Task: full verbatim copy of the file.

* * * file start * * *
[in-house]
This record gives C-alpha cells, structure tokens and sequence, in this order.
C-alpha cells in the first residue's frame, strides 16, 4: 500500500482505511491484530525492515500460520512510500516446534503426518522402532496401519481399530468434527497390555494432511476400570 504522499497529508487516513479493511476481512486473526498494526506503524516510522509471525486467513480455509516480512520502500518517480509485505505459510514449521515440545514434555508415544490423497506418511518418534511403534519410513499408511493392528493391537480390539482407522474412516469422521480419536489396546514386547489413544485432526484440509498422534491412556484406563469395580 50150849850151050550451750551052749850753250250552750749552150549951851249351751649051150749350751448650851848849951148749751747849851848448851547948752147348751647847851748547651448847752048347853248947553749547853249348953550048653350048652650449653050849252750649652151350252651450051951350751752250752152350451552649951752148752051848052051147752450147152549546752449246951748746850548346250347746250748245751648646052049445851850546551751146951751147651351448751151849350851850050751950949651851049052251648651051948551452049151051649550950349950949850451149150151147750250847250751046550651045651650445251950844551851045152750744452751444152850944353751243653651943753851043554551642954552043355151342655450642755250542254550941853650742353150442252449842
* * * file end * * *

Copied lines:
[in-house]
This record gives C-alpha cells, structure tokens and sequence, in this order.
C-alpha cells in the first residue's frame, strides 16, 4: 500500500482505511491484530525492515500460520512510500516446534503426518522402532496401519481399530468434527497390555494432511476400570 504522499497529508487516513479493511476481512486473526498494526506503524516510522509471525486467513480455509516480512520502500518517480509485505505459510514449521515440545514434555508415544490423497506418511518418534511403534519410513499408511493392528493391537480390539482407522474412516469422521480419536489396546514386547489413544485432526484440509498422534491412556484406563469395580 50150849850151050550451750551052749850753250250552750749552150549951851249351751649051150749350751448650851848849951148749751747849851848448851547948752147348751647847851748547651448847752048347853248947553749547853249348953550048653350048652650449653050849252750649652151350252651450051951350751752250752152350451552649951752148752051848052051147752450147152549546752449246951748746850548346250347746250748245751648646052049445851850546551751146951751147651351448751151849350851850050751950949651851049052251648651051948551452049151051649550950349950949850451149150151147750250847250751046550651045651650445251950844551851045152750744452751444152850944353751243653651943753851043554551642954552043355151342655450642755250542254550941853650742353150442252449842